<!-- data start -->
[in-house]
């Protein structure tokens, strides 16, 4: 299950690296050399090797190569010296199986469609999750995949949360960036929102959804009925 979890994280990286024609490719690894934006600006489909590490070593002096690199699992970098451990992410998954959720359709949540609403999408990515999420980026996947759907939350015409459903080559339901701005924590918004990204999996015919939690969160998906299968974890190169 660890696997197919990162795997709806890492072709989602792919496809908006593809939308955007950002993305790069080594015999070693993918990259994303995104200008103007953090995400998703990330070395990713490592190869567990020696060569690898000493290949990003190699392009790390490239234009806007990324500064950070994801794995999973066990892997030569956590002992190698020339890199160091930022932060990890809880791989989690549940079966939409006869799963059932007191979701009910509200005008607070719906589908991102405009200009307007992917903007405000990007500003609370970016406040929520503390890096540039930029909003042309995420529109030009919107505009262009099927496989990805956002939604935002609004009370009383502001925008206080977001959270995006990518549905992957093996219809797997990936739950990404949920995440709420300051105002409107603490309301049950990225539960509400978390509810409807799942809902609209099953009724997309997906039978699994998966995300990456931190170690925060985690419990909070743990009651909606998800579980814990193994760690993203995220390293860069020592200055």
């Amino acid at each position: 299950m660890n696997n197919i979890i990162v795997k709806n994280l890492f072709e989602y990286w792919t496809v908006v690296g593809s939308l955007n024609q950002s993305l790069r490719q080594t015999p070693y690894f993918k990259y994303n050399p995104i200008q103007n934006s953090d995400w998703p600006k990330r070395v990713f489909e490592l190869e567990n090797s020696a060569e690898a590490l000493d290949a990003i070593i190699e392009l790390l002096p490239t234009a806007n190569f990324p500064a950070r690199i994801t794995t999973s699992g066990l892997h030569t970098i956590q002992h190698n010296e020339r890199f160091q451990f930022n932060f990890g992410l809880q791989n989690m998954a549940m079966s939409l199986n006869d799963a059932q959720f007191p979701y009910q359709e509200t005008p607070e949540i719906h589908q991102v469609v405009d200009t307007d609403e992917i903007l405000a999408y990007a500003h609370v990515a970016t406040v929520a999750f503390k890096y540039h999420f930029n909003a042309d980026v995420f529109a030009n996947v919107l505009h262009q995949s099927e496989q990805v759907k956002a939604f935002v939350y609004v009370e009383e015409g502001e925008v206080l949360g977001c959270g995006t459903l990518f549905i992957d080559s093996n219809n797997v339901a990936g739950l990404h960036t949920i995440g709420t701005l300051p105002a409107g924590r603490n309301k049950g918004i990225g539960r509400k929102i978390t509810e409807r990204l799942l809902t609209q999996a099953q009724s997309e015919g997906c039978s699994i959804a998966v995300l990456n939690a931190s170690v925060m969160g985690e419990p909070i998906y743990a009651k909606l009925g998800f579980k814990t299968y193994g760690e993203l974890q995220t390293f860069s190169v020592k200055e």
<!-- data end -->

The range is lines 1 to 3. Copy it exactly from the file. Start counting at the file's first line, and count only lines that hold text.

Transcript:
[in-house]
């Protein structure tokens, strides 16, 4: 299950690296050399090797190569010296199986469609999750995949949360960036929102959804009925 979890994280990286024609490719690894934006600006489909590490070593002096690199699992970098451990992410998954959720359709949540609403999408990515999420980026996947759907939350015409459903080559339901701005924590918004990204999996015919939690969160998906299968974890190169 660890696997197919990162795997709806890492072709989602792919496809908006593809939308955007950002993305790069080594015999070693993918990259994303995104200008103007953090995400998703990330070395990713490592190869567990020696060569690898000493290949990003190699392009790390490239234009806007990324500064950070994801794995999973066990892997030569956590002992190698020339890199160091930022932060990890809880791989989690549940079966939409006869799963059932007191979701009910509200005008607070719906589908991102405009200009307007992917903007405000990007500003609370970016406040929520503390890096540039930029909003042309995420529109030009919107505009262009099927496989990805956002939604935002609004009370009383502001925008206080977001959270995006990518549905992957093996219809797997990936739950990404949920995440709420300051105002409107603490309301049950990225539960509400978390509810409807799942809902609209099953009724997309997906039978699994998966995300990456931190170690925060985690419990909070743990009651909606998800579980814990193994760690993203995220390293860069020592200055």
């Amino acid at each position: 299950m660890n696997n197919i979890i990162v795997k709806n994280l890492f072709e989602y990286w792919t496809v908006v690296g593809s939308l955007n024609q950002s993305l790069r490719q080594t015999p070693y690894f993918k990259y994303n050399p995104i200008q103007n934006s953090d995400w998703p600006k990330r070395v990713f489909e490592l190869e567990n090797s020696a060569e690898a590490l000493d290949a990003i070593i190699e392009l790390l002096p490239t234009a806007n190569f990324p500064a950070r690199i994801t794995t999973s699992g066990l892997h030569t970098i956590q002992h190698n010296e020339r890199f160091q451990f930022n932060f990890g992410l809880q791989n989690m998954a549940m079966s939409l199986n006869d799963a059932q959720f007191p979701y009910q359709e509200t005008p607070e949540i719906h589908q991102v469609v405009d200009t307007d609403e992917i903007l405000a999408y990007a500003h609370v990515a970016t406040v929520a999750f503390k890096y540039h999420f930029n909003a042309d980026v995420f529109a030009n996947v919107l505009h262009q995949s099927e496989q990805v759907k956002a939604f935002v939350y609004v009370e009383e015409g502001e925008v206080l949360g977001c959270g995006t459903l990518f549905i992957d080559s093996n219809n797997v339901a990936g739950l990404h960036t949920i995440g709420t701005l300051p105002a409107g924590r603490n309301k049950g918004i990225g539960r509400k929102i978390t509810e409807r990204l799942l809902t609209q999996a099953q009724s997309e015919g997906c039978s699994i959804a998966v995300l990456n939690a931190s170690v925060m969160g985690e419990p909070i998906y743990a009651k909606l009925g998800f579980k814990t299968y193994g760690e993203l974890q995220t390293f860069s190169v020592k200055e």